Even in our increasingly digital world, you still have some important legal documents that are probably still in hard copy, and must be properly protected.
If your most important documents are just shoved into a drawer, or a cheap metal filing cabinet, then you are going to have a HUGE headache if something goes badly. Nobody plans on a house fire, flood, or other document destroying calamity.
In this post we will tell you what to store in hard copy, and how to store your most important legal documents so they are there when you need them. We will list several methods, along with the pros & cons.
Documents to Store Safely
First, here is a partial list of important documents that most people should be storing in a highly secure environment:
- Social Security Cards (please tell me it isn’t in your wallet)
- Birth certificates
- Insurance policies
- Financial certificates like bonds or stocks
- Powers of Attorney
- Other important documents you wouldn’t want to lose
Places to Store Your Legal Documents
Here are some places to store your important legal documents, along with the pros & cons of each:
Fire Proof Safe
This is often a great idea – but only if you do it right. You have to get one that is highly rated for an intense fire burning for at least 30 minutes. An hour is even better. A cheapo safe is not going to cut it. House fires can get VERY hot, and last a LONG time – especially if the building collapses into a pile of burning ash and your safe is at the bottom of it.
Also, get a safe that is water proof. Remember that the fire department will be spraying your burning house with water if it is on fire. Ironically, water is often the most destructive force in a house fire.
If you do this, you also have a key location problem. Make sure people know where it is so they can access it if needed. If it is a code, write it down and give it to someone you trust to store for you in the event you (or someone else who doesn’t know or remember the code) needs it.
Safe Deposit Box
The good ole’ bank safe deposit box is always a classic place to store legal documents. It is secure and relatively cheap. The downside is that you have to go to the bank to get the documents. That will likely require time off work because you do it during business hours.
Make sure someone other than you has legal access. What if you die? The bank will lock that thing down until your heirs get a court order. Many people are surprised they cannot get into a bank safe deposit box after the owner dies – even when they have the key! You must be sure the people who can get into it are listed on the form that allows for access. Otherwise, they are not getting in.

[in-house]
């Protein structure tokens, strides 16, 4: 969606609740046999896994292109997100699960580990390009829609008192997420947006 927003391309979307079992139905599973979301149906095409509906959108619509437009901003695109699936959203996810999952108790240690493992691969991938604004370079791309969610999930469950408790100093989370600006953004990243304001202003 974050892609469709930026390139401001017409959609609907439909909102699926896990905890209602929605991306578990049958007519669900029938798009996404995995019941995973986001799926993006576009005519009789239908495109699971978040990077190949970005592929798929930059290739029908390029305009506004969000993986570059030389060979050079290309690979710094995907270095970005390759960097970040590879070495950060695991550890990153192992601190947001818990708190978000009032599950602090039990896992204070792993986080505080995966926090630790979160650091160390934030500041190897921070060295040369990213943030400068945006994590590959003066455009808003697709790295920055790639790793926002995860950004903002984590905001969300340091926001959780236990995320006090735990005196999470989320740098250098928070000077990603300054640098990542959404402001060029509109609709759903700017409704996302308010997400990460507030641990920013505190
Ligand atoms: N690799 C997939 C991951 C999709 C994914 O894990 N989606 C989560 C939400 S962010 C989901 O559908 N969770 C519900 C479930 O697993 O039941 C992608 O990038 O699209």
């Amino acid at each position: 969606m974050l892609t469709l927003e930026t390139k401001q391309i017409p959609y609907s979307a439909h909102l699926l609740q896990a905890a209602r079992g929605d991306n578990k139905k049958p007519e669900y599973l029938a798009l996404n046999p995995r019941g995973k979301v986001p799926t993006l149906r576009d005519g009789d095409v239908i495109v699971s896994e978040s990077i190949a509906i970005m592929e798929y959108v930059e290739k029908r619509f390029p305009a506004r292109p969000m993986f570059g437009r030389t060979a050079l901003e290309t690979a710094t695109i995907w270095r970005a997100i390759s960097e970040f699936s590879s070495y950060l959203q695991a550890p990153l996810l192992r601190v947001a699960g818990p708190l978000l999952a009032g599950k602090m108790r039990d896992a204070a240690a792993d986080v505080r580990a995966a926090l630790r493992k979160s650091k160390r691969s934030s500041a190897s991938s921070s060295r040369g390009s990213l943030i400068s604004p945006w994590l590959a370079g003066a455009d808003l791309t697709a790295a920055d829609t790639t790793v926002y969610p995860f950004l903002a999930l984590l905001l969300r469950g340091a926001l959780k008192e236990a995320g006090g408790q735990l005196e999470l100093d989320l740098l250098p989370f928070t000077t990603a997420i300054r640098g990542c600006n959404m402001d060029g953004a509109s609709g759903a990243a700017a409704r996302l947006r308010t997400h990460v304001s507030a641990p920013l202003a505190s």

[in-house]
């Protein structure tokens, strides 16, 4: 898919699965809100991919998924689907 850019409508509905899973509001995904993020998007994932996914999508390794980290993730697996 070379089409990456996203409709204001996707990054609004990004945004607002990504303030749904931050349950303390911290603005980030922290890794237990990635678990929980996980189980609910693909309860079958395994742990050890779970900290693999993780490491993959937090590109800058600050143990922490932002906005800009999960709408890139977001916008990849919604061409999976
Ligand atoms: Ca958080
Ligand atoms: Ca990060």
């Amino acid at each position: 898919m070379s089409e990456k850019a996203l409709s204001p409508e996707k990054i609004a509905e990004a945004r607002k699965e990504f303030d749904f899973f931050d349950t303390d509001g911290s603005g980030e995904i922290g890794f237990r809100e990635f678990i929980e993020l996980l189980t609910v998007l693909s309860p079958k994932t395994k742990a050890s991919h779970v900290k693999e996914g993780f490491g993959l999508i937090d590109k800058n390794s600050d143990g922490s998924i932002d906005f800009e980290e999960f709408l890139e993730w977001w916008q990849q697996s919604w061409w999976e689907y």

Another downside is keeping that key safe and accessible to those who need it. Don’t lose it!
This is a good idea for a backup system. Your documents can be stored on a stand alone hard drive, or even a flash drive that is small and fits anywhere. If you do this, keep your digital copy off site. It won’t do you any good if it burns in the same fire as the originals.
This is all the rage these days, and we think it is smart. Digitize your documents and keep them stored in the cloud. That makes them accessible from another location. It also provides redundancy, with multiple copies existing in several locations.
Most experts say cloud storage is secure. I cannot promise you some hacker won’t get them, but it is unlikely according to experts. And we like the benefit of being sure your most precious legal documents (and your precious photos of loved ones) should be securely stored somewhere they cannot burn.
Filing Cabinets = no
Don’t store your important legal documents in a cheap metal filing cabinet. But you should get one for your more mundane legal documents.
When my father died, I spent a solid day in his home office sorting through financial statements and insurance policies. Thank God he had them organized in files nicely tucked away in filing cabinets.
Imagine that nightmare if your loved ones have to comb through stacks of papers because you suddenly passed away. That is the last thing they need in that situation.
So get your paperwork in some sense of order. And make sure it is a sense of order that would make sense to someone else – not just you.
Conclusion & Next Steps
This is not flashy. It isn’t fun. And it isn’t interesting. But this is important, and you should spend some time making sure you have stored your important legal documents the right way.
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